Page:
To do a manual check, jack up the wheel in question and try to move it back and forth. If the wheel is bolted on tightly but still wobbles back and forth, you probably need to replace the wheel hub bearings.

Most bearings come sealed, but over time, water and dirt will still find its way in there. There are ways to make the bearings last longer, which I’ll talk about later on. But eventually, they need to be replaced. Now on to the steps.

Lift The ATV And Remove Wheel

This goes without saying I suppose, but the ATV needs to be jacked up and remain so during this entire process. It’s a good idea to put in on jack stands as this can take a while and you don’t want your jack to fail.

Another safety measure you can take, after you take the tire off, put it under the quad near the jack stand. This is good to do just in case the machine falls off the jack or jack stands somehow. If you have a leg under there, it could save you a lot of pain.

I always start by loosening the lugs before I jack it up. That way it’s easier to remove when the ATV is lifted. You don’t have to worry about rocking the machine while its raised up if you get a stubborn lug nut.

Remove Brake Caliper

The caliper will typically be bolted on with two bolts, either an allen head bolt or a 12mm bolt.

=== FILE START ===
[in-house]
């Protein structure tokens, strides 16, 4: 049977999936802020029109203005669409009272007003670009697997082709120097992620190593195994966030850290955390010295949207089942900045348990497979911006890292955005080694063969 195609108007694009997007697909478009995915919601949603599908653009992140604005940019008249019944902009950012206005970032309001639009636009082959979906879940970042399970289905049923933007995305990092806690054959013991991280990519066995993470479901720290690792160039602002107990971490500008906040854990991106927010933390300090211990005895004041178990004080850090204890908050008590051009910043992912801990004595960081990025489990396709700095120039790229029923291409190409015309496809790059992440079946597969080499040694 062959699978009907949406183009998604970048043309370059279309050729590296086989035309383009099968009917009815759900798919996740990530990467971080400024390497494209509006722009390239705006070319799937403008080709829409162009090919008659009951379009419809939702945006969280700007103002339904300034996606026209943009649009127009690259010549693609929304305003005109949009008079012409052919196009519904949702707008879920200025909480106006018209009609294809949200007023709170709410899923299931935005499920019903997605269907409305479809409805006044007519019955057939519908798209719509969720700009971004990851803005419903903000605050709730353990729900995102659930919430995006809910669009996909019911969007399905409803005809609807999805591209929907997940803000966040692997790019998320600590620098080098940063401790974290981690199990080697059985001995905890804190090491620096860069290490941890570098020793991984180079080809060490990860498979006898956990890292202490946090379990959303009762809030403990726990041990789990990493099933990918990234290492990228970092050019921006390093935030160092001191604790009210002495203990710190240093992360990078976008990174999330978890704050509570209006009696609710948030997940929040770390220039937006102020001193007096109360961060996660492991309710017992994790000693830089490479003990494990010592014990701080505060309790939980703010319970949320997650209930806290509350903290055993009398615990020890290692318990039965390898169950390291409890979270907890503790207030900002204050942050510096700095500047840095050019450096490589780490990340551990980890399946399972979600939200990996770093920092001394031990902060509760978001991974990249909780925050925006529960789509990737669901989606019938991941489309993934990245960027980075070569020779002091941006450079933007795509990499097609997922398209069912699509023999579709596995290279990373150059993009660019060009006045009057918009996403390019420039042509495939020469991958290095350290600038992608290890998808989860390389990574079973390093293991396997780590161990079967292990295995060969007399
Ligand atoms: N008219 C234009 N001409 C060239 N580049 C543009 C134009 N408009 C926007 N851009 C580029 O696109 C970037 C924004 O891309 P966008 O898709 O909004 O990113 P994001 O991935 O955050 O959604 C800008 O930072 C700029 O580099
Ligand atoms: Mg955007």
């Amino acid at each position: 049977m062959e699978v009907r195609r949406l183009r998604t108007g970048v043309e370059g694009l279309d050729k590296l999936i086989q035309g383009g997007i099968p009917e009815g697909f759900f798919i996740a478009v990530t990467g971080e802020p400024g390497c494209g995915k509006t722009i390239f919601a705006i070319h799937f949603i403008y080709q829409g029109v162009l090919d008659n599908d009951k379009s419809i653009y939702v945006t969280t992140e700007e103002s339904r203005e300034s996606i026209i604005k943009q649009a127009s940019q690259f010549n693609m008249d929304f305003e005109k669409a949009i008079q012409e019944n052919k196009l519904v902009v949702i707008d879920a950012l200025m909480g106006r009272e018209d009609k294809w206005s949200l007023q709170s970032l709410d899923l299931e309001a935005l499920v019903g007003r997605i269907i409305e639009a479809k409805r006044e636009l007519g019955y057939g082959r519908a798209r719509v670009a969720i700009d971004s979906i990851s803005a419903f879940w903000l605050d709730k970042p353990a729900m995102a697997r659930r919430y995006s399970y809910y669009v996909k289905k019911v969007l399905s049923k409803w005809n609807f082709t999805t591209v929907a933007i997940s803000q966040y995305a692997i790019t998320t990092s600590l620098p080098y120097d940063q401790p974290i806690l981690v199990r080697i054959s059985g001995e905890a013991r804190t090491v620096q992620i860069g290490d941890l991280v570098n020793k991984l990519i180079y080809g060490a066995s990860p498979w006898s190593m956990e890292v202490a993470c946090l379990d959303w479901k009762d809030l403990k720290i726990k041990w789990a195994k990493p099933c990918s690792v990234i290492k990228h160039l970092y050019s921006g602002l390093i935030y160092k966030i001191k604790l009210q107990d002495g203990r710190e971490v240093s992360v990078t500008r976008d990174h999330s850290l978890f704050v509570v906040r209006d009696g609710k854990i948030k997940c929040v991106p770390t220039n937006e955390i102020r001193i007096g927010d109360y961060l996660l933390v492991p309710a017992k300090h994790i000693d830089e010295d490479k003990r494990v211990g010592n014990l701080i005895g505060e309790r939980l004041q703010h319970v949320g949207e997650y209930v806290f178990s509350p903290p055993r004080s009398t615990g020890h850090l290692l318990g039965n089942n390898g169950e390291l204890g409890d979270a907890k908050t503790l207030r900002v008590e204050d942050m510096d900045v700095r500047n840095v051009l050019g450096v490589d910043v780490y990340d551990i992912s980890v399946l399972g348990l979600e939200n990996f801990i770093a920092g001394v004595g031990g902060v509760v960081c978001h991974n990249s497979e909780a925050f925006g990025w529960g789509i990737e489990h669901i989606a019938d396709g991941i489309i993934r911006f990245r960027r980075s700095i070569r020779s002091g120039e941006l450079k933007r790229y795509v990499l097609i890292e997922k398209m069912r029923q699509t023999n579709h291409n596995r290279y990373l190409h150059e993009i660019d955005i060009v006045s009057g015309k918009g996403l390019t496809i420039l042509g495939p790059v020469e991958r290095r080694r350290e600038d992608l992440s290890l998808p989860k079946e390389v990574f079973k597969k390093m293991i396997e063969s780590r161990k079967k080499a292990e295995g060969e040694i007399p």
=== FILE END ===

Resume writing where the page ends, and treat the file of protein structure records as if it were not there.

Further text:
Remove both bolts and the caliper should come off easily.

This may be a good time to Change The Brake Pads On Your ATV if they need to be done.

The caliper may have a line going into it, that’s ok you don’t need to remove that or do anything else with the caliper. Just move it and let it sit somewhere out of the way the best you can.

Remove Axle Nut

After you’ve got the caliper off, it’s time to remove the castle nut holding the hub in place. Usually there will be a cotter pin holding the castle nut in place.

This is to prevent the nut from loosening while you ride. The cotter pin is easy to remove with a pair of pliers. Some machines will have a stake nut here instead of a castle nut.

I found it easiest to remove the castle nut with an impact wrench. Sometimes they can stuck on there pretty good, and if you don’t have a breaker bar, doing it by hand can be tough.

Once the castle nut is off, you can remove the hub, which will usually have the brake rotor attached to it. Some machines will have a guard mounted on the knuckle behind the brake rotor. Remove the guard, this is easy to remove and is usually only held in place by a few bolts.